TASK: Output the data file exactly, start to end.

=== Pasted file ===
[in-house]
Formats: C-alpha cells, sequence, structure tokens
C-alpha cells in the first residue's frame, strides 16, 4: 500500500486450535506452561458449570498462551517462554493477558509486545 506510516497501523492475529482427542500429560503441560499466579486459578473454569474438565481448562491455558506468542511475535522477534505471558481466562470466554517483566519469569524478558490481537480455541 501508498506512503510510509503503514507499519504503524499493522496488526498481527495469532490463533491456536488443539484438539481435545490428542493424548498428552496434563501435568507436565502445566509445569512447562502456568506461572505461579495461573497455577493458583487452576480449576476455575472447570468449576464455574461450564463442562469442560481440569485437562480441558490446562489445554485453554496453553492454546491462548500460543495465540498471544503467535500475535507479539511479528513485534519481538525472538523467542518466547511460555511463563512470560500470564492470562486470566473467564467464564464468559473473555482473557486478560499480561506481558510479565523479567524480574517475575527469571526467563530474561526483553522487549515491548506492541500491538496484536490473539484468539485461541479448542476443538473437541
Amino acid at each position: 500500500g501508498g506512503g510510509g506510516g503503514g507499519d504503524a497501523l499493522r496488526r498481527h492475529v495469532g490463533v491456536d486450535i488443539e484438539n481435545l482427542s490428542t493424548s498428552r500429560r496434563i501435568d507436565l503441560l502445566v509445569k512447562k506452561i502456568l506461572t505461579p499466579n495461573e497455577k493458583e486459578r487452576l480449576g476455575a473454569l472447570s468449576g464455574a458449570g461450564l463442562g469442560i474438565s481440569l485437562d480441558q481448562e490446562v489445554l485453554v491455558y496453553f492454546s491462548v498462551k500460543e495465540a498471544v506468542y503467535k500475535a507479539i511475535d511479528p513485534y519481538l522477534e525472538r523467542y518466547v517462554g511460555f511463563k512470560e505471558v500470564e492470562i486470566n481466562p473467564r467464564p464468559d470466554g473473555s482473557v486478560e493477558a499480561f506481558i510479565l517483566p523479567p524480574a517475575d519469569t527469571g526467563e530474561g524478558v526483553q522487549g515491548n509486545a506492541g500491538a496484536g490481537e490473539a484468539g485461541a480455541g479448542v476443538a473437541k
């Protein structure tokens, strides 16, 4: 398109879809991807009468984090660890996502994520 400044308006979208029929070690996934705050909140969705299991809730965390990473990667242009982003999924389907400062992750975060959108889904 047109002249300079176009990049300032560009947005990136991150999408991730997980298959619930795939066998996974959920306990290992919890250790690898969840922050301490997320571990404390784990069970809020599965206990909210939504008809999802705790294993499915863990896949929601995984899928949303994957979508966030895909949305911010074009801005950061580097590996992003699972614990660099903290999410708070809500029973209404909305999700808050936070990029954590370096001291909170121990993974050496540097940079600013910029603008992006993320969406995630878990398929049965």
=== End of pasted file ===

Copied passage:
[in-house]
Formats: C-alpha cells, sequence, structure tokens
C-alpha cells in the first residue's frame, strides 16, 4: 500500500486450535506452561458449570498462551517462554493477558509486545 506510516497501523492475529482427542500429560503441560499466579486459578473454569474438565481448562491455558506468542511475535522477534505471558481466562470466554517483566519469569524478558490481537480455541 501508498506512503510510509503503514507499519504503524499493522496488526498481527495469532490463533491456536488443539484438539481435545490428542493424548498428552496434563501435568507436565502445566509445569512447562502456568506461572505461579495461573497455577493458583487452576480449576476455575472447570468449576464455574461450564463442562469442560481440569485437562480441558490446562489445554485453554496453553492454546491462548500460543495465540498471544503467535500475535507479539511479528513485534519481538525472538523467542518466547511460555511463563512470560500470564492470562486470566473467564467464564464468559473473555482473557486478560499480561506481558510479565523479567524480574517475575527469571526467563530474561526483553522487549515491548506492541500491538496484536490473539484468539485461541479448542476443538473437541
Amino acid at each position: 500500500g501508498g506512503g510510509g506510516g503503514g507499519d504503524a497501523l499493522r496488526r498481527h492475529v495469532g490463533v491456536d486450535i488443539e484438539n481435545l482427542s490428542t493424548s498428552r500429560r496434563i501435568d507436565l503441560l502445566v509445569k512447562k506452561i502456568l506461572t505461579p499466579n495461573e497455577k493458583e486459578r487452576l480449576g476455575a473454569l472447570s468449576g464455574a458449570g461450564l463442562g469442560i474438565s481440569l485437562d480441558q481448562e490446562v489445554l485453554v491455558y496453553f492454546s491462548v498462551k500460543e495465540a498471544v506468542y503467535k500475535a507479539i511475535d511479528p513485534y519481538l522477534e525472538r523467542y518466547v517462554g511460555f511463563k512470560e505471558v500470564e492470562i486470566n481466562p473467564r467464564p464468559d470466554g473473555s482473557v486478560e493477558a499480561f506481558i510479565l517483566p523479567p524480574a517475575d519469569t527469571g526467563e530474561g524478558v526483553q522487549g515491548n509486545a506492541g500491538a496484536g490481537e490473539a484468539g485461541a480455541g479448542v476443538a473437541k
């Protein structure tokens, strides 16, 4: 398109879809991807009468984090660890996502994520 400044308006979208029929070690996934705050909140969705299991809730965390990473990667242009982003999924389907400062992750975060959108889904 047109002249300079176009990049300032560009947005990136991150999408991730997980298959619930795939066998996974959920306990290992919890250790690898969840922050301490997320571990404390784990069970809020599965206990909210939504008809999802705790294993499915863990896949929601995984899928949303994957979508966030895909949305911010074009801005950061580097590996992003699972614990660099903290999410708070809500029973209404909305999700808050936070990029954590370096001291909170121990993974050496540097940079600013910029603008992006993320969406995630878990398929049965």